Yesterday, I received the following email:
“How far would you go to help end youth homelessness? We have some ideas for you. I am reaching out to you because we are really impressed with the London Homelessness Outreach Network. My name is Lydia and I am writing from CampusPerks (campusperks.ca) where we are working with Virgin Mobile to Do Whatever It Takes to end youth homelessness in Canada.
Do Whatever It Takes is an opportunity for students to create an online pledge (aka. a “whatever”), promising to do a crazy, whacky or interesting stunt once your fundraising goal has been met. Maybe they will:
- Wear a spandex suit on a romantic date
- Walk backwards for a day
- Shave off your eyebrows
The options are endless! All donations will go right to Virgin Unite’s and Virgin Mobile’s RE*Generation initiative to help provide crucial services and resources to help homeless and at-risk youth. Check out our website herefor more details.
You can help us spread the word and get involved. If you could forward this to any students you know are passionate about this issue, we would really appreciate it! You can also send me their contact info and I will get in touch with them.
Shoot me back an email for more info!
My initial response was to simply request that they stop spamming me. However, I wondered how serious they were about this project, and decided to look it up. So, I found my way to this site: http://www.virginunite.com/campaign/Rest-of-World/REGeneration-Canada/. Well, if I wasn’t skeptical enough before, it was quite clear that this was all part of a project launch for a new phone. The various components of the ‘program’ blurred every line between marketing and fundraising possible.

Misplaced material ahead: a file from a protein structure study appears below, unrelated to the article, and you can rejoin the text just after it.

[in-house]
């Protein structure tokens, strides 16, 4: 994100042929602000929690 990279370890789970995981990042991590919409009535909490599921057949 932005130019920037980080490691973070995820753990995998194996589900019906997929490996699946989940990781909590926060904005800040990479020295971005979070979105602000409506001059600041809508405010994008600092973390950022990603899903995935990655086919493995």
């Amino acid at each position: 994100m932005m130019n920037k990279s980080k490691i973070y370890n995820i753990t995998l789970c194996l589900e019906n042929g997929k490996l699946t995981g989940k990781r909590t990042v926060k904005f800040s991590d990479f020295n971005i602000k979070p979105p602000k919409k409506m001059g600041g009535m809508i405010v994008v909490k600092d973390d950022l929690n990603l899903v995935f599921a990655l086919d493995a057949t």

Of course, the tricky part of this is that a few non-profits (only American ones listed) rely on the Virgin Foundation for some of their funding, and we don’t want that cut. But do we really want our funding for youth homelessness attached to marketing of cell phones? Also, the site speaks to raising awareness about youth homelessness, but there are no links to education about youth homelessness. Conversely, there are dozens of links to Virgin products and ways to ‘like’ and ‘share’ things that lead people to products.
I sent this in reply:
This has to be one of the most reprehensible uses of charity as a thinly veiled marketing ploy I have ever seen. There is no part of this campaign that raises awareness regarding the myriad of causes and concerns around youth homelessness. Instead, there is much awareness raised around the Samsung Galaxy 3. This is a shameful project, and I feel sorry for the youth projects/shelters who will have to compete for the $200,000 from the foundation. It’s a terrible system we have created where non-profits struggle for every cent, regardless of how ill-gotten it is.
Abe Oudshoorn, RN, PhD“